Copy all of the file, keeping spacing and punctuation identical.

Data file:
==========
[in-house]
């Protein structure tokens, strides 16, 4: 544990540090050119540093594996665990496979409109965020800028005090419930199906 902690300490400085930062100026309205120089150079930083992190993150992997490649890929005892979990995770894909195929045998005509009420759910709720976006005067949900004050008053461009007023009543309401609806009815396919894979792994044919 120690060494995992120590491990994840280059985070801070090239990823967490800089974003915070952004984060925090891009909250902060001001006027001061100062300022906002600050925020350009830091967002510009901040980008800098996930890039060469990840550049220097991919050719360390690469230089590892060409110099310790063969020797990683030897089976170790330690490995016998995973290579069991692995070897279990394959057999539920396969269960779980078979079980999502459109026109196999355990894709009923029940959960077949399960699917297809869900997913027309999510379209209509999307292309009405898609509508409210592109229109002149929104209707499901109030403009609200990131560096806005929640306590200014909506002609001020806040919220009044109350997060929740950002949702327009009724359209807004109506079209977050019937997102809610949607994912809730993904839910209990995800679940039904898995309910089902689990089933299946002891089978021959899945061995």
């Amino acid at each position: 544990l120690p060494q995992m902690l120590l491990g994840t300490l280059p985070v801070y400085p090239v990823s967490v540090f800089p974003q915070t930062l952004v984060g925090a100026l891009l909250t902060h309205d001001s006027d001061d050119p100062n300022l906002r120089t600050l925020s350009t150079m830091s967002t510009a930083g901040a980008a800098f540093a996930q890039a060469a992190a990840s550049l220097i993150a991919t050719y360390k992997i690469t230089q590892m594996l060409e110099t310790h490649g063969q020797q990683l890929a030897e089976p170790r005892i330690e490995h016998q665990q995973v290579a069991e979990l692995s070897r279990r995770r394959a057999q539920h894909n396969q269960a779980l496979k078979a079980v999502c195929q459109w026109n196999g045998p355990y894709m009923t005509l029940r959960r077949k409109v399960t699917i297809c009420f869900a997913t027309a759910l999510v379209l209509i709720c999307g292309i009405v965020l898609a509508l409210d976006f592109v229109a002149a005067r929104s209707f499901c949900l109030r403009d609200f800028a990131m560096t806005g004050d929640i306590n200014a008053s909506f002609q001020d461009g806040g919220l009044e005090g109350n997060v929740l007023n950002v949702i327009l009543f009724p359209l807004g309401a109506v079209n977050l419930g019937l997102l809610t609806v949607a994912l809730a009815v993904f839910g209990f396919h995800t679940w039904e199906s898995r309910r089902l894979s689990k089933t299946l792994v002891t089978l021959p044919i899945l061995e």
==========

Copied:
[in-house]
């Protein structure tokens, strides 16, 4: 544990540090050119540093594996665990496979409109965020800028005090419930199906 902690300490400085930062100026309205120089150079930083992190993150992997490649890929005892979990995770894909195929045998005509009420759910709720976006005067949900004050008053461009007023009543309401609806009815396919894979792994044919 120690060494995992120590491990994840280059985070801070090239990823967490800089974003915070952004984060925090891009909250902060001001006027001061100062300022906002600050925020350009830091967002510009901040980008800098996930890039060469990840550049220097991919050719360390690469230089590892060409110099310790063969020797990683030897089976170790330690490995016998995973290579069991692995070897279990394959057999539920396969269960779980078979079980999502459109026109196999355990894709009923029940959960077949399960699917297809869900997913027309999510379209209509999307292309009405898609509508409210592109229109002149929104209707499901109030403009609200990131560096806005929640306590200014909506002609001020806040919220009044109350997060929740950002949702327009009724359209807004109506079209977050019937997102809610949607994912809730993904839910209990995800679940039904898995309910089902689990089933299946002891089978021959899945061995």
């Amino acid at each position: 544990l120690p060494q995992m902690l120590l491990g994840t300490l280059p985070v801070y400085p090239v990823s967490v540090f800089p974003q915070t930062l952004v984060g925090a100026l891009l909250t902060h309205d001001s006027d001061d050119p100062n300022l906002r120089t600050l925020s350009t150079m830091s967002t510009a930083g901040a980008a800098f540093a996930q890039a060469a992190a990840s550049l220097i993150a991919t050719y360390k992997i690469t230089q590892m594996l060409e110099t310790h490649g063969q020797q990683l890929a030897e089976p170790r005892i330690e490995h016998q665990q995973v290579a069991e979990l692995s070897r279990r995770r394959a057999q539920h894909n396969q269960a779980l496979k078979a079980v999502c195929q459109w026109n196999g045998p355990y894709m009923t005509l029940r959960r077949k409109v399960t699917i297809c009420f869900a997913t027309a759910l999510v379209l209509i709720c999307g292309i009405v965020l898609a509508l409210d976006f592109v229109a002149a005067r929104s209707f499901c949900l109030r403009d609200f800028a990131m560096t806005g004050d929640i306590n200014a008053s909506f002609q001020d461009g806040g919220l009044e005090g109350n997060v929740l007023n950002v949702i327009l009543f009724p359209l807004g309401a109506v079209n977050l419930g019937l997102l809610t609806v949607a994912l809730a009815v993904f839910g209990f396919h995800t679940w039904e199906s898995r309910r089902l894979s689990k089933t299946l792994v002891t089978l021959p044919i899945l061995e």